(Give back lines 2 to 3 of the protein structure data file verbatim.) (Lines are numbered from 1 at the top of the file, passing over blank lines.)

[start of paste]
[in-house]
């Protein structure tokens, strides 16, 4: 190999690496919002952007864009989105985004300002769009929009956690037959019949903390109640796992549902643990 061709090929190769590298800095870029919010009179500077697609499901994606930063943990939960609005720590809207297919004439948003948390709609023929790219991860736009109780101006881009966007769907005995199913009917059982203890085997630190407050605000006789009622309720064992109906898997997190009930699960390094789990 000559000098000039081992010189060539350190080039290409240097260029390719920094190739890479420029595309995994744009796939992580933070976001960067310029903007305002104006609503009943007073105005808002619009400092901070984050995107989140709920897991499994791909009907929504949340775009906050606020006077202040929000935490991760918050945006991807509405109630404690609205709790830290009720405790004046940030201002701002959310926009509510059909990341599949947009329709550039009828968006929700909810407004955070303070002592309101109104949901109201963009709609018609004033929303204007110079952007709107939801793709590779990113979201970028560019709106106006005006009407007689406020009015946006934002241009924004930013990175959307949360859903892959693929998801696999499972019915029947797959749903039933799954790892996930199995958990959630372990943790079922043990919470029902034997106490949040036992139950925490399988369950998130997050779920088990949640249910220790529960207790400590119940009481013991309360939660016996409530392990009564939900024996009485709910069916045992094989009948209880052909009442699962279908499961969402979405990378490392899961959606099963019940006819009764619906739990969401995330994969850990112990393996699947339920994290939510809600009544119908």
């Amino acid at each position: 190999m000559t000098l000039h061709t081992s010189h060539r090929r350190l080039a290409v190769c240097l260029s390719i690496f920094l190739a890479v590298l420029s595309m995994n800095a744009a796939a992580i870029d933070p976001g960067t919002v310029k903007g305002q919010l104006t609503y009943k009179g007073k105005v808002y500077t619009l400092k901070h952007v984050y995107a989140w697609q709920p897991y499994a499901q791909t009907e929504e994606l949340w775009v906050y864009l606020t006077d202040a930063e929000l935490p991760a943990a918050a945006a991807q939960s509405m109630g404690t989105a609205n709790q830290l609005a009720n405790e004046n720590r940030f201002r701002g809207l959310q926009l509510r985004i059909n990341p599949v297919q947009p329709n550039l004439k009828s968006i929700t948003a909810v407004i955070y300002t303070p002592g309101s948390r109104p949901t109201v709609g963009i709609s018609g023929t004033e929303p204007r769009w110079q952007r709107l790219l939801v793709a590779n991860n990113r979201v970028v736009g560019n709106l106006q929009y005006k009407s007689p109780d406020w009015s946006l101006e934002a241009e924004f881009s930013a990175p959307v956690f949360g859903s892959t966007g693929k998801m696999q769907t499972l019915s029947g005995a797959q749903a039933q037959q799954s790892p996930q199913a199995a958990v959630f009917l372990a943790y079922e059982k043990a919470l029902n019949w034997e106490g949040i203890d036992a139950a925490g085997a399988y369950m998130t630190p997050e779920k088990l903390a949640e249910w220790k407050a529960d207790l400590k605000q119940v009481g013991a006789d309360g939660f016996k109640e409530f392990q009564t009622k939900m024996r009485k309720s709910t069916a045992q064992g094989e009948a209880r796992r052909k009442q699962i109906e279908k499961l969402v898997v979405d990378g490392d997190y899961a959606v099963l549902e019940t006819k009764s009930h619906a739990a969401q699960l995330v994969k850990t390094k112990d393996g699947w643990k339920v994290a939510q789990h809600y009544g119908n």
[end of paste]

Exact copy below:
């Protein structure tokens, strides 16, 4: 190999690496919002952007864009989105985004300002769009929009956690037959019949903390109640796992549902643990 061709090929190769590298800095870029919010009179500077697609499901994606930063943990939960609005720590809207297919004439948003948390709609023929790219991860736009109780101006881009966007769907005995199913009917059982203890085997630190407050605000006789009622309720064992109906898997997190009930699960390094789990 000559000098000039081992010189060539350190080039290409240097260029390719920094190739890479420029595309995994744009796939992580933070976001960067310029903007305002104006609503009943007073105005808002619009400092901070984050995107989140709920897991499994791909009907929504949340775009906050606020006077202040929000935490991760918050945006991807509405109630404690609205709790830290009720405790004046940030201002701002959310926009509510059909990341599949947009329709550039009828968006929700909810407004955070303070002592309101109104949901109201963009709609018609004033929303204007110079952007709107939801793709590779990113979201970028560019709106106006005006009407007689406020009015946006934002241009924004930013990175959307949360859903892959693929998801696999499972019915029947797959749903039933799954790892996930199995958990959630372990943790079922043990919470029902034997106490949040036992139950925490399988369950998130997050779920088990949640249910220790529960207790400590119940009481013991309360939660016996409530392990009564939900024996009485709910069916045992094989009948209880052909009442699962279908499961969402979405990378490392899961959606099963019940006819009764619906739990969401995330994969850990112990393996699947339920994290939510809600009544119908």
């Amino acid at each position: 190999m000559t000098l000039h061709t081992s010189h060539r090929r350190l080039a290409v190769c240097l260029s390719i690496f920094l190739a890479v590298l420029s595309m995994n800095a744009a796939a992580i870029d933070p976001g960067t919002v310029k903007g305002q919010l104006t609503y009943k009179g007073k105005v808002y500077t619009l400092k901070h952007v984050y995107a989140w697609q709920p897991y499994a499901q791909t009907e929504e994606l949340w775009v906050y864009l606020t006077d202040a930063e929000l935490p991760a943990a918050a945006a991807q939960s509405m109630g404690t989105a609205n709790q830290l609005a009720n405790e004046n720590r940030f201002r701002g809207l959310q926009l509510r985004i059909n990341p599949v297919q947009p329709n550039l004439k009828s968006i929700t948003a909810v407004i955070y300002t303070p002592g309101s948390r109104p949901t109201v709609g963009i709609s018609g023929t004033e929303p204007r769009w110079q952007r709107l790219l939801v793709a590779n991860n990113r979201v970028v736009g560019n709106l106006q929009y005006k009407s007689p109780d406020w009015s946006l101006e934002a241009e924004f881009s930013a990175p959307v956690f949360g859903s892959t966007g693929k998801m696999q769907t499972l019915s029947g005995a797959q749903a039933q037959q799954s790892p996930q199913a199995a958990v959630f009917l372990a943790y079922e059982k043990a919470l029902n019949w034997e106490g949040i203890d036992a139950a925490g085997a399988y369950m998130t630190p997050e779920k088990l903390a949640e249910w220790k407050a529960d207790l400590k605000q119940v009481g013991a006789d309360g939660f016996k109640e409530f392990q009564t009622k939900m024996r009485k309720s709910t069916a045992q064992g094989e009948a209880r796992r052909k009442q699962i109906e279908k499961l969402v898997v979405d990378g490392d997190y899961a959606v099963l549902e019940t006819k009764s009930h619906a739990a969401q699960l995330v994969k850990t390094k112990d393996g699947w643990k339920v994290a939510q789990h809600y009544g119908n």